Commonplace

A friend of ours was murdered recently.

I still can’t believe it.  

He ran a metal recycling company and was down by a secluded river when a group of 20+ people approached.  The mob attacked him and his colleague and brutally beat the two men.  To death.  And then later burned their bodies.

I feel horrible even writing that paragraph.

But it happened.

Why?

Was it because our friend was Zimbabwean?

Was it because he had a successful business?  Jealousy?

Was it simply a case of “wrong place, wrong person?”

Whatever the motive, we will most likely never know.

What we do know is that he is gone and has left a young widow and two toddler children in the wake.

In South Africa, violence is commonplace.  We seem to have become immune to it.  We were having lunch with a friend from the UK the other day, and my children were talking about how  much they like to read the newspaper.  “And this week, there was only one murder in our newspaper,” they excitedly told her.  Our tiny little town’s paper often is full of violent crime to report and my kids “love” to read it (Not so much for the crime, but they like to look for pictures of their friends, teachers, etc.)  Usually I try to scan the weekly paper before they get their hands on it, in case there is something particularly gruesome – and then I can conveniently “lose” the paper before they read it.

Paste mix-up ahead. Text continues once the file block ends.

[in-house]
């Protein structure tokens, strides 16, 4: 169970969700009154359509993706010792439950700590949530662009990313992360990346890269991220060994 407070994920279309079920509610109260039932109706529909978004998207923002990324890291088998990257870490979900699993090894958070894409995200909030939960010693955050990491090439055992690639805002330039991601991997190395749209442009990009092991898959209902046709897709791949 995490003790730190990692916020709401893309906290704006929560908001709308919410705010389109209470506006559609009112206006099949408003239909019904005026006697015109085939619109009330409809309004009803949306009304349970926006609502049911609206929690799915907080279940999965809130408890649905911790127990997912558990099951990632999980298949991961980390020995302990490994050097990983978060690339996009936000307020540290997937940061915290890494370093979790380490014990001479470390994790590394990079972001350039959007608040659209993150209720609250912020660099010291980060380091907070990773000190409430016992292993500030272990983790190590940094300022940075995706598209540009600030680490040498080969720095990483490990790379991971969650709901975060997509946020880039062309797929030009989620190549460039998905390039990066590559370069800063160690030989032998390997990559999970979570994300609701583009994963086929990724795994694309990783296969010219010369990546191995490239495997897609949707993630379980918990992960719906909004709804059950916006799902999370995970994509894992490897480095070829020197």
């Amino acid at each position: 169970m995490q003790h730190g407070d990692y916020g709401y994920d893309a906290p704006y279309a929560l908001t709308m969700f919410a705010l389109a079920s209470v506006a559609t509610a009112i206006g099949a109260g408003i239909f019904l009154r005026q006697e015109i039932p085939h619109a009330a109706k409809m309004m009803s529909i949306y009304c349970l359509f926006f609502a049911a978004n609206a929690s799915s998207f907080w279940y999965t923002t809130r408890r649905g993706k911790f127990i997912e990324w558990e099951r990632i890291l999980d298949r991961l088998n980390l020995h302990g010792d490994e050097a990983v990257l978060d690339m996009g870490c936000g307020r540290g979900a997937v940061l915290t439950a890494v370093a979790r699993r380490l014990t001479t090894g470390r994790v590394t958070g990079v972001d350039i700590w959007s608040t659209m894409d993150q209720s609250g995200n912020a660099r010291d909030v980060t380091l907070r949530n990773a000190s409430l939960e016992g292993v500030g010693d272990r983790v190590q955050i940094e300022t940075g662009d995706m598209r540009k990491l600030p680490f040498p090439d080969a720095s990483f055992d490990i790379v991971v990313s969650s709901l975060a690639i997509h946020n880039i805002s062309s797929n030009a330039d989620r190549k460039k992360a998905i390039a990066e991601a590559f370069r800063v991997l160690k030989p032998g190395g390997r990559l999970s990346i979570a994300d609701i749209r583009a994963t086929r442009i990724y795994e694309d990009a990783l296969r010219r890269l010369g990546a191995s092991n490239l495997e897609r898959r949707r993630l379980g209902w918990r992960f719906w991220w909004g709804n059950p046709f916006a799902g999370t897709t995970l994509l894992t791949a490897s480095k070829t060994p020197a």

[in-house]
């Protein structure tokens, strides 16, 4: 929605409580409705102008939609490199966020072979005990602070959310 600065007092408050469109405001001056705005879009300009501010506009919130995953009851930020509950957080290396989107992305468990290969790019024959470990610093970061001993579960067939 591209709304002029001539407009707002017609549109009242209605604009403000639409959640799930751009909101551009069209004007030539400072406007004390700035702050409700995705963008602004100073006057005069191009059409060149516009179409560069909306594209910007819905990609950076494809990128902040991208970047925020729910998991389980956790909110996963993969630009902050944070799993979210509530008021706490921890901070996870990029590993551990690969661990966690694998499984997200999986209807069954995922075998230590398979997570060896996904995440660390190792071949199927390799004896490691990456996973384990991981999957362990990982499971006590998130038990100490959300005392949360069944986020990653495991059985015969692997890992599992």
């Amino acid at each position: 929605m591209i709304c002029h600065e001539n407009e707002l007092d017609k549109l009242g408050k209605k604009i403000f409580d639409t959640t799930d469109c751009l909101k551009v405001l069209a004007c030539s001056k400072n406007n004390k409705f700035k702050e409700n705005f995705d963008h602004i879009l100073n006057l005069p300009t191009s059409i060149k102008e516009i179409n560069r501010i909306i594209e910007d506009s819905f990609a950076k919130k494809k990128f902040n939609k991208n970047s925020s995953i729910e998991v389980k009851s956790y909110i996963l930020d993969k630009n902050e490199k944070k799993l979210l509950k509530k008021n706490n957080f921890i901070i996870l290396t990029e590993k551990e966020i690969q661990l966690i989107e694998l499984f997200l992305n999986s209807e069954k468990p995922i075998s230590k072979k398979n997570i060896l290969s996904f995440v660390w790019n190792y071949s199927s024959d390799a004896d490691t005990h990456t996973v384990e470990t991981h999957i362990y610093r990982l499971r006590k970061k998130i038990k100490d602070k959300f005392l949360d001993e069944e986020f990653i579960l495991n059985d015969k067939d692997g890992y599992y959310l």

Violence is normal.

In the community of Bhekulwandle, where Seed of Hope is located, there is an organisation called the Community Policing Forum (CPF.)    The South African Police Service has its own issues – which I won’t go into here – and the CPF is a grassroots community organisation that exists in most rural township areas to help deal with the crime.

If a criminal is caught, they are not taken to the police.  The CPF takes the situation into their own hands.  And in our community, it is common place for the CPF to physically beat a criminal.  This year they have beaten to death 4 criminals.

Violence is taught as the way to deal with problems.  Those 4 men were criminals.  They needed punishment, but it was exacted in a way that teaches “take the matter into your own hands.”

Seed of Hope is teaching different values.  Counter-cultural values.  Values that teach us to honour and respect all humanity.  We pray that as the children we teach and interact with daily grow up, we will see the violence decreasing and peace descend upon this nation.  And we are already getting glimpses of these changes happening in the children who attend our programs – children who are learning how to repair the broken relationships they have with humanity, with creation and with our Creator.

It is because of brokenness that atrocities such as this occur.

And we are heartbroken.

So for our friend who lost his life.  We pray for restoration.  We pray for something beautiful to come out of something horrible.   We pray for your wife and children.  And trust that your children will grow up in a world that they do not have to fear what is around the next corner, but rather know and understand true freedom.